San Francisco Ballet’s Program 5 opens



The incredible lightness of ballet

San Francisco Ballet opened its Program 5 on Wednesday with two repertory pieces: Jerome Robbins’ lovely Dances at a Gathering and Yuri Possokhov’s Swimmer. Pieces from two very different and far points on the contemporary ballet spectrum.

Dances at a Gathering ascribes to the school of minimalist production – with no props, sets or even story line. Only a sky-blue background with wisps of clouds that slowly and unnoticeably move across the field of blue serves as the ballet’s setting. The stage lights are bright and stay bright, illuminating everything with the clarity of a summer’s day.

The costuming by Joe Eula includes simple knee-length dresses for the women, and trousers and shirts for the men. Only the color changes. Providing the means for identifying the characters: Green, Pink, Blue, Yellow, Brick. Succinct descriptions.

The choreography is likewise direct, even casual, creating the absolute Robbins’ look – a form of dance that makes no attempt at bravura even while demanding precise technique. And proving, as we so often hope dance will, that gesture, even the most minimal gesture, has emotional meaning.

This is apparent in the first sequence, when Brown (Joseph Walsh) walks on stage, moving away from the audience into the open space which is the blue vibrance of light on the upstage scrim. The dance that follows is contemplative, rather than showy. And the emotion is epitomized in his final gesture, when the dancer lifts his hand to his temple and makes a small outward movement as if he were evoking a memory.

Even though they are assigned colors as their identity, each dancer has his or her emotional persona and each has a story to tell. These stories follow the line of the music, which is a series of Chopin piano solos, played with élan by Roy Bogas.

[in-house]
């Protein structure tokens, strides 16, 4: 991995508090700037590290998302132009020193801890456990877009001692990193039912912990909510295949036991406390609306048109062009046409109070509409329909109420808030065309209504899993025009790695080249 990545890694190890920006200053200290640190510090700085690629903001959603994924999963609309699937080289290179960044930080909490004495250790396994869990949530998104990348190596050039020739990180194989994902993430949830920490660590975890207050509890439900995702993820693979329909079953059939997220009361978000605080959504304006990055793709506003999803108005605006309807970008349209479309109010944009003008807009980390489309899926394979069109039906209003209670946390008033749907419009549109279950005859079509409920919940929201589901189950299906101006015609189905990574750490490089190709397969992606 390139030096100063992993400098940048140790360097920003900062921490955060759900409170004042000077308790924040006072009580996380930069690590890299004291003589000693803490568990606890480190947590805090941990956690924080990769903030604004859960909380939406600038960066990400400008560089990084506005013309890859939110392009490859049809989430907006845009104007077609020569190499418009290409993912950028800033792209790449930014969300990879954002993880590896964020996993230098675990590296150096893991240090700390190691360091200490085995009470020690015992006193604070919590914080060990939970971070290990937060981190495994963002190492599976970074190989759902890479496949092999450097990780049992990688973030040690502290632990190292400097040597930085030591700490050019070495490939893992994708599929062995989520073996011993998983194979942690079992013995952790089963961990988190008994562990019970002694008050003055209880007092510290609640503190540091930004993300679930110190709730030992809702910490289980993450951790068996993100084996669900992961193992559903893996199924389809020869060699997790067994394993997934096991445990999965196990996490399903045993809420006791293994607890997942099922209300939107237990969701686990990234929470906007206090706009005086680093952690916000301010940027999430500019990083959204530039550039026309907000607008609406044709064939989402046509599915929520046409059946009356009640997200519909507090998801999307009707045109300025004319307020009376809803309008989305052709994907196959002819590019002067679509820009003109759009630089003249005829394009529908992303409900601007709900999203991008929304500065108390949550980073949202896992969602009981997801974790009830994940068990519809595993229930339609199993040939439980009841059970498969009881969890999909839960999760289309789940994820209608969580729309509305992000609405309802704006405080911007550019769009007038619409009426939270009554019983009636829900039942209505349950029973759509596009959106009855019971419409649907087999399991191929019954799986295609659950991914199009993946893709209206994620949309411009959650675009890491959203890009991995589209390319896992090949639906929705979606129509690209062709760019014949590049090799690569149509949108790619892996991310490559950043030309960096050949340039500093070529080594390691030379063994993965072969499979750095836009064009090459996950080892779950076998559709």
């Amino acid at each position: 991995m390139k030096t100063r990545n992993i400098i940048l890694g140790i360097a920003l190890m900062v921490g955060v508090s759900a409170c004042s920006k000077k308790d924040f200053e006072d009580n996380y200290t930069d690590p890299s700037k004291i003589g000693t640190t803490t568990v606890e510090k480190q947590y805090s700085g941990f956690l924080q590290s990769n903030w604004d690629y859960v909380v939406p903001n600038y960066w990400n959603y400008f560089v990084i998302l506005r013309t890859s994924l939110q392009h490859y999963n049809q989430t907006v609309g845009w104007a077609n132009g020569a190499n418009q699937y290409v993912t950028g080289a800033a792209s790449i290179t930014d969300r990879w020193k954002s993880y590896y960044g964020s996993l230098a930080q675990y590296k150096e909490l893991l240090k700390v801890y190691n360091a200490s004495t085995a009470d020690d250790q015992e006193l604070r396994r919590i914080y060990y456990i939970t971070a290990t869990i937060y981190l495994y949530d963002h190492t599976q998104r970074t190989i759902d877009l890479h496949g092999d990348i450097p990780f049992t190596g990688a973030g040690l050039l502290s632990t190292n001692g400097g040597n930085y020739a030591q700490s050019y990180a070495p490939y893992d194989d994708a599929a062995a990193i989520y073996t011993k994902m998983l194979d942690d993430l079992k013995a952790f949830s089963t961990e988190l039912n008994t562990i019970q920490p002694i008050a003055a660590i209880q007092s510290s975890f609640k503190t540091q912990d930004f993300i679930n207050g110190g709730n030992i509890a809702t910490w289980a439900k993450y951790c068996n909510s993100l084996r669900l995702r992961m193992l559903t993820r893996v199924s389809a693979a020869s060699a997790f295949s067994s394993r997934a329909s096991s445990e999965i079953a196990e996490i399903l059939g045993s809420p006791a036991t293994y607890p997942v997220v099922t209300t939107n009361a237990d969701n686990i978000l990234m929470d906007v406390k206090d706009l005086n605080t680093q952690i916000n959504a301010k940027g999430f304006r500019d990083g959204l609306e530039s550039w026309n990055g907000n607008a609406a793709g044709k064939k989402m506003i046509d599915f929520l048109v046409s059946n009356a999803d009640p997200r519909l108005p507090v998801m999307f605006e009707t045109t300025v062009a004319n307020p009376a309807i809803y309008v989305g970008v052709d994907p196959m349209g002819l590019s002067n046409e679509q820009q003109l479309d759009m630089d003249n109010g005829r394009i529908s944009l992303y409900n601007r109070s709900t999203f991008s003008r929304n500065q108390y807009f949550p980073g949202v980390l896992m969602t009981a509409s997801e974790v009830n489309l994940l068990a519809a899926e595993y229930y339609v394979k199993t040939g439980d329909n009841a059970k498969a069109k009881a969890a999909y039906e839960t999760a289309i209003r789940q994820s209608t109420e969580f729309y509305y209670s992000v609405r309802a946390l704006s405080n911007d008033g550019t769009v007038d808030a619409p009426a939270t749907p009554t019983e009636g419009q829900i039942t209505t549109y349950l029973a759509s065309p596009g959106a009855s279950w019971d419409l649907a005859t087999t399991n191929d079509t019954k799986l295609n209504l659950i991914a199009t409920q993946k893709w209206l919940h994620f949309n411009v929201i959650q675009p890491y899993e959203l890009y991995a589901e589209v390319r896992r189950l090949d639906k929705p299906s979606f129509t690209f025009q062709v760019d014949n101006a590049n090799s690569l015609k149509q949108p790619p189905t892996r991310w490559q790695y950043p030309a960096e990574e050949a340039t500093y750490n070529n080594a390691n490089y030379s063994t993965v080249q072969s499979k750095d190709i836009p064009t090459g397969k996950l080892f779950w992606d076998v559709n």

Mathilde Froustey (Yellow) rockets through delightful duets with Vitor Luiz (Brick), Lorena Feijoo (Green) is an indifferent then playful wooer of shy guys, Yuan Yuan Tan (Pink) girlish with Davit Karapetyan (Purple), Sasha de Sola (Blue) shy, Vanessa Zahorian (Mauve) intent. And the guys are equally endowed with personalities and fates. Steven Morse (Blue) and Carlo Di Lanno (Green) hanging with the other guys, flirting with the girls. Everyone changes loves and likes. And the whole piece has an evanescent and youthful lightness. It is charged with love.

Possokhov’s Swimmer is laden with production. With brilliant media work by Kate Duhamel, the ballet tells a complete narrative – with beginning, middle and end – based on a story by John Cheevers, which tells of a man who decides to swim home through the swimming pools of the neighborhood. Each pool he dives into opens another world and perception. Time passes and by the time he reaches home, his house is empty.

The individual “worlds” are added by Possokhov, each indicating a memory of his earliest contact with American culture. There is Lolita, the desolate couple from Hopper’s painting Nighthawks, Salinger’s Catcher in the Rye, the iconic Hollywood Pool Party.

Although each of those allow for a specific dance, the most moving, gripping moments are when the Swimmer, danced this evening by Taras Domitro, dives into the water, performing his own breathtaking ultramarine-lit solo, suspended upside down in the midst of seething light, his movements reminiscent of swimming, but still undeniably dance.

– Jaime Robles


Program 6 begins April 6 at the Opera House with Prism by Helgi Tomasson, set to Ludwig van Beethoven. A new work for SF Ballet, Ratmansky’s Seven Sonatas. And Christopher Wheeldon’s Rush©, set to the spirited Sinfonietta La Jolla by Czech composer Bohuslav Martinů. For more information and tickets, visit

Photo: Kimberly Braylock-Olivier and Sean Bennett with the corps de ballet in Possokhov’s Swimmer. Photo by Erik Tomasson.